CHARLES CITY COUNTY, Va. (WRIC) — The courthouse in Charles City County was renamed Sunday after an African American pioneer, Iona Whitehead Adkins.
“When people see the name on this building they will realize what can be achieved with hard work, community and dedication,” said Reverend Ellsworth Tait.
It’s a name that means a lot to the community around it.
“Iona provided an opportunity for others to know that America is a great place to be in,” her son Byron Adkins Sr. said.
Iona W. Adkins was the first African American to be elected to a court of record in the United States since reconstruction of the south. Serving for 21 years, and paving the way for others.
“Millennials often think that we were the first to do it and that we did it the best,” said Richmond Mayor Levar Stoney. “Well, I’m here today to let you all know we are standing on the shoulders of giants and trailblazers.”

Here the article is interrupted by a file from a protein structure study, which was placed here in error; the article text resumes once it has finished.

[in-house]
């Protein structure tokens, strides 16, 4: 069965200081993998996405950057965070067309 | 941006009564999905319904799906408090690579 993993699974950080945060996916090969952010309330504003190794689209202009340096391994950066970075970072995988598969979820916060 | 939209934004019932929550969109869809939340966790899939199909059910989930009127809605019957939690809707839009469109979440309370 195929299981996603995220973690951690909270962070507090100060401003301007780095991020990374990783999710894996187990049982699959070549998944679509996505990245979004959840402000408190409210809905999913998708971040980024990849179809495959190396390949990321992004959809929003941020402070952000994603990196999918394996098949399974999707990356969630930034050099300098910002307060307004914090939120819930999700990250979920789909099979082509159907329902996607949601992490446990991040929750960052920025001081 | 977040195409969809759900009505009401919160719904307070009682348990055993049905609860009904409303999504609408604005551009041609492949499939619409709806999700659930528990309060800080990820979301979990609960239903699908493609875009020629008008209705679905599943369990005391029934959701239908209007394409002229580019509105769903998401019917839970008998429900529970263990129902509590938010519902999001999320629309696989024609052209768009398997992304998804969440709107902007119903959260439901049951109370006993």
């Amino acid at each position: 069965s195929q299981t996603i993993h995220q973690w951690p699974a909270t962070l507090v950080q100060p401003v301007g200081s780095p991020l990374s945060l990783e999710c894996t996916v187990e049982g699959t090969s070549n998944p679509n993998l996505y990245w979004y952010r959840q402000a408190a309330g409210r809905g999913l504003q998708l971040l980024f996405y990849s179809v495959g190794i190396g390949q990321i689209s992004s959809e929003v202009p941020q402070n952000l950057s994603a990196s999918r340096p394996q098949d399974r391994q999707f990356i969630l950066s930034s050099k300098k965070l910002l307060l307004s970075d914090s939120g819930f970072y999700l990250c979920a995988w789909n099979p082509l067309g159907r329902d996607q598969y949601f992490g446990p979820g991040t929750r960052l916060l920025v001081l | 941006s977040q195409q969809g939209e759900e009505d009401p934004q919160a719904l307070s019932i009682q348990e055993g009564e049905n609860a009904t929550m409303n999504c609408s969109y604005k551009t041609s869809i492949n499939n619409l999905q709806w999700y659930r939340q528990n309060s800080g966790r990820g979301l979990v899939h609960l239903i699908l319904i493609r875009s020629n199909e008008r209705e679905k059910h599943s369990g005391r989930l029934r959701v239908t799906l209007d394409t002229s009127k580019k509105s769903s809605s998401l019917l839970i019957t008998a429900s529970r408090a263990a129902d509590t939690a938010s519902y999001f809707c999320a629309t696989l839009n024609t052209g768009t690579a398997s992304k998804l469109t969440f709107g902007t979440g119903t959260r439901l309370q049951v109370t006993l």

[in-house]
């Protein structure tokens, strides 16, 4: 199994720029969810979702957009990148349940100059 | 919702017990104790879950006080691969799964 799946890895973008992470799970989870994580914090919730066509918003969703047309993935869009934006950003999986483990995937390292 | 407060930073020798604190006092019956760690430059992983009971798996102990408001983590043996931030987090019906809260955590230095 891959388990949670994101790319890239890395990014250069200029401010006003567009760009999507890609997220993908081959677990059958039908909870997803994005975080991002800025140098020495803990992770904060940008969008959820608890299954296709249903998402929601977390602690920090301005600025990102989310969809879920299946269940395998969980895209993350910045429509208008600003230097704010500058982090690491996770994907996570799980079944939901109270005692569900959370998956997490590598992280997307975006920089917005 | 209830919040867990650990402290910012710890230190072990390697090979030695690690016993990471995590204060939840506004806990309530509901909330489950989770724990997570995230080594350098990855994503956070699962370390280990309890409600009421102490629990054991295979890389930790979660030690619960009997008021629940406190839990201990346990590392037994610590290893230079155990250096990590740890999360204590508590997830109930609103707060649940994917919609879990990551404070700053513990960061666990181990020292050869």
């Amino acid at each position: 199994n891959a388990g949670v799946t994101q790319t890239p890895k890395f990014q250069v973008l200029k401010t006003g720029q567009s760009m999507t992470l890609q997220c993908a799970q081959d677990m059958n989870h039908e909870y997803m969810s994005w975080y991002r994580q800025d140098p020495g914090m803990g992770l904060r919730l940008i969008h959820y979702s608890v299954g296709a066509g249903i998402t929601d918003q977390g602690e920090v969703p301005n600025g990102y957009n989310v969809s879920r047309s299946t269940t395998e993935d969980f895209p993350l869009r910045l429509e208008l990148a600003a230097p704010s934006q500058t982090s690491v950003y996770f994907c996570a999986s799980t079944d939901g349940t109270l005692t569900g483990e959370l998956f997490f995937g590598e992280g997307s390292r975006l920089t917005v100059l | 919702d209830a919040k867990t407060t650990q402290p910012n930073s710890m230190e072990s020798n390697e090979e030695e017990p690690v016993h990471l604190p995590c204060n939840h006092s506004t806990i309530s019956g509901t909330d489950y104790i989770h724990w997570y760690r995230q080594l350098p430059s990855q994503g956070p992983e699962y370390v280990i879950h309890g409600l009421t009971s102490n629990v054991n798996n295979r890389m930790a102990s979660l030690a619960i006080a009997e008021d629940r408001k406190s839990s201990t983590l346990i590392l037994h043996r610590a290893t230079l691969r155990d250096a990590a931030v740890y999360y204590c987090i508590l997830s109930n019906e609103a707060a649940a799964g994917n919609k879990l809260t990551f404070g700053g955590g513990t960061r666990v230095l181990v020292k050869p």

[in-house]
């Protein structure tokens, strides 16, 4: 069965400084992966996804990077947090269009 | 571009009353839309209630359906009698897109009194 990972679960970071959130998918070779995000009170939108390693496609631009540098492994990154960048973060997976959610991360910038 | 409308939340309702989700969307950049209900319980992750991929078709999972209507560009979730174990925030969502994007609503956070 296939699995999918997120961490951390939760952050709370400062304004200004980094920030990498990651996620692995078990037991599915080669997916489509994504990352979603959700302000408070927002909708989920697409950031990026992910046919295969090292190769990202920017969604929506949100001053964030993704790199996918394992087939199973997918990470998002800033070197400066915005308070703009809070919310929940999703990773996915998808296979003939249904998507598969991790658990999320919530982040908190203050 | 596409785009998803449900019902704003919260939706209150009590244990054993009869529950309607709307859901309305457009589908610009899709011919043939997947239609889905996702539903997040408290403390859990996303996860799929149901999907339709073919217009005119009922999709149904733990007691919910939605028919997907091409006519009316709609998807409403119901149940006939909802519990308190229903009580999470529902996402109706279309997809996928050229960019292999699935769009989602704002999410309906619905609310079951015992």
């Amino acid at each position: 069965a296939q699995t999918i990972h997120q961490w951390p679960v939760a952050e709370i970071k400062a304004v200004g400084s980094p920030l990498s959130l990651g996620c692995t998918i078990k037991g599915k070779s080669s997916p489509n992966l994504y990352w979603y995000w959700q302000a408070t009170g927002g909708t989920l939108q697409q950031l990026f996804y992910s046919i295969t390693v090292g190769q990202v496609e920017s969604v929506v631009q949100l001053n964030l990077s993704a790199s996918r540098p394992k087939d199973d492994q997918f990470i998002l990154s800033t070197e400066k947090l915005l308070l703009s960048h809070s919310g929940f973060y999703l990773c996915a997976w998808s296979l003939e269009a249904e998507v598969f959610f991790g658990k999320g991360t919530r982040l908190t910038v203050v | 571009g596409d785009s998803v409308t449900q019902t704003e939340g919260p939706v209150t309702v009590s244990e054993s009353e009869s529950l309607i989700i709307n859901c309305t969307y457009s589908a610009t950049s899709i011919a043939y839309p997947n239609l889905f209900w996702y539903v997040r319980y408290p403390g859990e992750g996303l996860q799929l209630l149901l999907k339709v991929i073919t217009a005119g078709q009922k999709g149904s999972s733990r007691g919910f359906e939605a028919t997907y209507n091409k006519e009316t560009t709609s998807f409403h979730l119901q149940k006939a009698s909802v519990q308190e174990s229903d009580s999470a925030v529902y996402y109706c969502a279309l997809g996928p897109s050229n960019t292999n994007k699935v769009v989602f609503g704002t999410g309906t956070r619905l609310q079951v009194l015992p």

Former Governor Terry McAuliffe joined other elected officials to remember the legend of Iona Adkins being elected in 1967 and holding the seat until ’88.
“In many southern states there had been a lot of issues and for an African American woman to step up to the plate and say I’m running for office,” McAuliffe said. “Folks, it took a tremendous amount of courage if you think what she went through.”
For Byron Adkins Sr., renaming the courthouse after his mother is an honor not just for his family but the entire county.
“We need leaders with integrity that stand up and represent the people and she stood for that,” said Adkins Sr.
He also tells 8News the renaming process began in 2004, so for it to become a reality shows the hard work and dedication his mother represents.